(This is the second in an ongoing series. Part one can be found here.)
If I'm to discuss Jaka's Story, I should at least be polite enough to introduce to you to Jaka, pictured here in a rare happy moment. Her life has not been an easy one: she was born into the royal family of Palnu, but a life of royalty she did not lead. From the moment she awoke, her nurse hounded her every movement—and perhaps this was for the better. In the few hours when the nurse wasn't roughly scrubbing this or manhandling that, the six-year-old Jaka was molested by an unknown member of the royal family or the palace staff. (These nightly molestations are alluded to on a single page, but it is a significant page, and one I will return to later.)
The reader is first introduced to Jaka as a young woman dancing in a nightclub. According to Sim in his editorial introduction to Cerebus 114—the "Prologue" to Jaka's Story—she is based upon the mistress he had when he first married his wife, Deni: "I was naive and ridiculous and the poorest imaginable husband material (still am) but my subconscious was at least able to dredge up what I considered a particularly interesting character out of a singularly unstable period of my life." Then again, in response to a letter in Cerebus 268, Jaka is "a spoiled, myopic, insensitive, self-absorbed and self-important harlot princess (quite apart from her position in the heirarchy of the city-state of Palnu)." I mention this not to point to Sim as a hypocrite, but as a way to track the development of his thought: Jaka begins as a complex character with a fraught and troubled past, but in the end becomes a symptom of feminist effrontery. In the strict allegory into which Cerebus will eventually descend, Jaka will come to mean something. She ceases to be a character with motivations the minute she becomes this meaning-laden symbol in possession of an established allegorical function.
To belabor this point, indulge me in a brief discussion of another allegory, Dante's Commedia. Every character in the Commedia symbolizes and personalizes the sin. In the Inferno (Canto V), the soul of Francesca da Rimini is blown about by the winds, the perfect contrapasso for a woman whose lust led to her ruin. Dante uses a familiar figure from (then) recent Italian history in order to prevent his readers from falling into a purely allegorical mode of the sort found in Le Roman de la Rose, in which a Lover is thwarted by Jealousy. Sim's revisionary account of Jaka shovels abstract generalities on top the rich character he had created, much like a snow-machine transforming the rugged terrain of an archaeological dig into a pristine white field.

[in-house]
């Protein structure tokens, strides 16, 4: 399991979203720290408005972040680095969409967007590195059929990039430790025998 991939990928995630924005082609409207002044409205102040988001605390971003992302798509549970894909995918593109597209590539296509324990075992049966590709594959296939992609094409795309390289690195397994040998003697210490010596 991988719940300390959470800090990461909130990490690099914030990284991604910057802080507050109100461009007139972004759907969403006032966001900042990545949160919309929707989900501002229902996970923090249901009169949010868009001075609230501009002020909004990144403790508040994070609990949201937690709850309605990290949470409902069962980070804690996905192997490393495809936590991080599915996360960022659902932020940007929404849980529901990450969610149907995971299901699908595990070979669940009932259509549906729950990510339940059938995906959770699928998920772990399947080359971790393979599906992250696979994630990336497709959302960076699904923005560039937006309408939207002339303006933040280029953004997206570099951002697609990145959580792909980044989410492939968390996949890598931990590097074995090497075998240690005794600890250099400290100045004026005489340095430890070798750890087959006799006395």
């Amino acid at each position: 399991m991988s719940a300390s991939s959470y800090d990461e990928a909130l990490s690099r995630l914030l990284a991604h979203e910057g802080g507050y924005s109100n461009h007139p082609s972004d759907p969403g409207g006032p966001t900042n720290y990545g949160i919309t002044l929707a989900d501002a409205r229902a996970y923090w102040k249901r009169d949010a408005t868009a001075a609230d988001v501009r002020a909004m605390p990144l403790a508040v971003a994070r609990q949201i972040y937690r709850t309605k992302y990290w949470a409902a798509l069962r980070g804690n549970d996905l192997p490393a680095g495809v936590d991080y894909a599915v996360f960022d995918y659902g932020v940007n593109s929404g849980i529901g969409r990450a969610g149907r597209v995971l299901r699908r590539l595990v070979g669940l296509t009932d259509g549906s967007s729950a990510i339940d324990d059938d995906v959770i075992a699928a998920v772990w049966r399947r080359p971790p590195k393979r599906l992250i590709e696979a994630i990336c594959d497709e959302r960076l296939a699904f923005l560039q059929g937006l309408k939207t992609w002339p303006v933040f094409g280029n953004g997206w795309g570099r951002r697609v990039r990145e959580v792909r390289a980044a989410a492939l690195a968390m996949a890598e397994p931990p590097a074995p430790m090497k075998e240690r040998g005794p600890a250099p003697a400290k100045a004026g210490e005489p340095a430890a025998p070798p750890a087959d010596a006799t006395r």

Why would someone take a snow-machine to a dig? Because life is easier when less complicated. Because history can be rewritten with a little effort and lot of alcohol. Those are fine, if ultimately inadequate, answers. What I want to argue here is that coming to understand individual lives with the bulldozer of a comprehensive world view flattens people into allegory. Once Sim underwent his idiosyncratic religious conversion, he had no choice but to deny Jaka her individuality. The strength of Jaka's Story comes then not from a full-fledged recognition of her humanity, but from the inchoate desire for system which will one day result in his endless talk of Woman and The Void. It is this very teetering—this desire for a system, this need to impose upon the world a narrative—which invigorates this book.
Which is, to return to our story, the tale of a young girl, molested at age six, who leaves the "comforts" of the royal palace for stripping in the slums. She is a divinely good stripper—so talented, so lovely, the future Prime Minister and Pope, Cerebus, spends both glorious careers pining for her. When they both have ended, he seeks solace in her company, only to find her (still) married to a dolt named Rick, but without any children. When he was Pope, she cited her pregnancy as the reason she could not leave Rick for him, so from the moment we see her in Jaka's Story, the absence of any children is palpable. Tomorrow I will discuss how this absence is made wrenching by the various frame narratives Sim employs, but I want to end this post with a brief discussion of Pud, the barkeep who takes Jaka and Rick in.
Pud stands in neatly for the kind of narrative tension Sim eschews in the later books. He is a simple man with simple pleasures: unbeknown to Jaka, he houses and employs her at great personal expense, and their relationship is touchingly unsettling. He longs for her, but knows he cannot win her directly. So he practices his lines—the little manipulations which he hopes will bring harvest—and while they should disenchant the reader, they never do. Pud is the portrait of a man struggling with lust who, despite himself, is not the beast he could have been. Like Sim at this point of his career, Pud is infinitely better than he thought himself to be. Had he a faith forcing him to repress his lusting, his victory over it would not be so moving. Now, that victory is not complete—circumstances intervene, and it could be argued that he merely lacked the opportunity, that he would've taken it when the moment finally ripened—but I have a panel which says otherwise. It'll be the last one in the (fairly lengthy) series of images linked to below the fold.
Note how, in the last panel on 129, Jaka moves beyond the script he'd written for her, and becomes to him a person. It's a small moment, I admit, but there aren't many more with Pud against which to measure it (for reasons to be discussed at some future time).